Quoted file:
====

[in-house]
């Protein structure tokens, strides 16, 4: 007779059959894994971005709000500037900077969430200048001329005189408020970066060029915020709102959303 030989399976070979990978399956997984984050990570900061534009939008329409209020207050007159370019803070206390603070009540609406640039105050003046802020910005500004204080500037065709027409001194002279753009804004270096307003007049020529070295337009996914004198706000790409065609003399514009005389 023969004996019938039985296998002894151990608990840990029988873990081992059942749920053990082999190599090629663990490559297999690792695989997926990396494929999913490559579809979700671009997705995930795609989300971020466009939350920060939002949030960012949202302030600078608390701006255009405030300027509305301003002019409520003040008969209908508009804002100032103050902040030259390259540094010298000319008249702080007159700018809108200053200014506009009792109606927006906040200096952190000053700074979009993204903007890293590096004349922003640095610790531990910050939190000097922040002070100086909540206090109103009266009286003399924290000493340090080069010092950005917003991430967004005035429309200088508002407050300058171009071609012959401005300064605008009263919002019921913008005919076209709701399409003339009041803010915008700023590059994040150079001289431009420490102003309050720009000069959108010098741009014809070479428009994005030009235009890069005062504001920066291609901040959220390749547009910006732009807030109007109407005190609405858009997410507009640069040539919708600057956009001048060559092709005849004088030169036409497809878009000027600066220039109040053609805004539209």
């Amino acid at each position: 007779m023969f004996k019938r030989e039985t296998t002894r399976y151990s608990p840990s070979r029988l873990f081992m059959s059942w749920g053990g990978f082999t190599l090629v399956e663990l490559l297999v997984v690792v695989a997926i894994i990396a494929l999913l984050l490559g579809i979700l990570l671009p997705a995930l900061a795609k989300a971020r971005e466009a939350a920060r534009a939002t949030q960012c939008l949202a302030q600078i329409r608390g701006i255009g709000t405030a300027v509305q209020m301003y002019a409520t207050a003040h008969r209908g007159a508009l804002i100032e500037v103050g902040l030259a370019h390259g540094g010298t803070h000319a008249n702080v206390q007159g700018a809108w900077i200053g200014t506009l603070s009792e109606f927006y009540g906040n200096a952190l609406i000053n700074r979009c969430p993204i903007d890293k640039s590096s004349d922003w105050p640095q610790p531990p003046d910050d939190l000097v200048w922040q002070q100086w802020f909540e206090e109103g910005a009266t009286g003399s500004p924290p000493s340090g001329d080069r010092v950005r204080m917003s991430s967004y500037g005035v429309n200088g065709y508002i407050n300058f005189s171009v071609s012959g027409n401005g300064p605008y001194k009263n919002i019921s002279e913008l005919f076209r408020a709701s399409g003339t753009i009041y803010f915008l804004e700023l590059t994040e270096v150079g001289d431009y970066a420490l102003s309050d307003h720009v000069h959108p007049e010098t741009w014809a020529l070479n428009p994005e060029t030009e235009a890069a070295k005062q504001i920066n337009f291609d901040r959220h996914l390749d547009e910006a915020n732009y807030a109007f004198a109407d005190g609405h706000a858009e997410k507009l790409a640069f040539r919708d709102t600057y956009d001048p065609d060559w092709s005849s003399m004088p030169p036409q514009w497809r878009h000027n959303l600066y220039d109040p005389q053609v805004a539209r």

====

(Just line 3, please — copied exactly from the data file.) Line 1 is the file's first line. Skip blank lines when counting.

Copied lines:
């Amino acid at each position: 007779m023969f004996k019938r030989e039985t296998t002894r399976y151990s608990p840990s070979r029988l873990f081992m059959s059942w749920g053990g990978f082999t190599l090629v399956e663990l490559l297999v997984v690792v695989a997926i894994i990396a494929l999913l984050l490559g579809i979700l990570l671009p997705a995930l900061a795609k989300a971020r971005e466009a939350a920060r534009a939002t949030q960012c939008l949202a302030q600078i329409r608390g701006i255009g709000t405030a300027v509305q209020m301003y002019a409520t207050a003040h008969r209908g007159a508009l804002i100032e500037v103050g902040l030259a370019h390259g540094g010298t803070h000319a008249n702080v206390q007159g700018a809108w900077i200053g200014t506009l603070s009792e109606f927006y009540g906040n200096a952190l609406i000053n700074r979009c969430p993204i903007d890293k640039s590096s004349d922003w105050p640095q610790p531990p003046d910050d939190l000097v200048w922040q002070q100086w802020f909540e206090e109103g910005a009266t009286g003399s500004p924290p000493s340090g001329d080069r010092v950005r204080m917003s991430s967004y500037g005035v429309n200088g065709y508002i407050n300058f005189s171009v071609s012959g027409n401005g300064p605008y001194k009263n919002i019921s002279e913008l005919f076209r408020a709701s399409g003339t753009i009041y803010f915008l804004e700023l590059t994040e270096v150079g001289d431009y970066a420490l102003s309050d307003h720009v000069h959108p007049e010098t741009w014809a020529l070479n428009p994005e060029t030009e235009a890069a070295k005062q504001i920066n337009f291609d901040r959220h996914l390749d547009e910006a915020n732009y807030a109007f004198a109407d005190g609405h706000a858009e997410k507009l790409a640069f040539r919708d709102t600057y956009d001048p065609d060559w092709s005849s003399m004088p030169p036409q514009w497809r878009h000027n959303l600066y220039d109040p005389q053609v805004a539209r």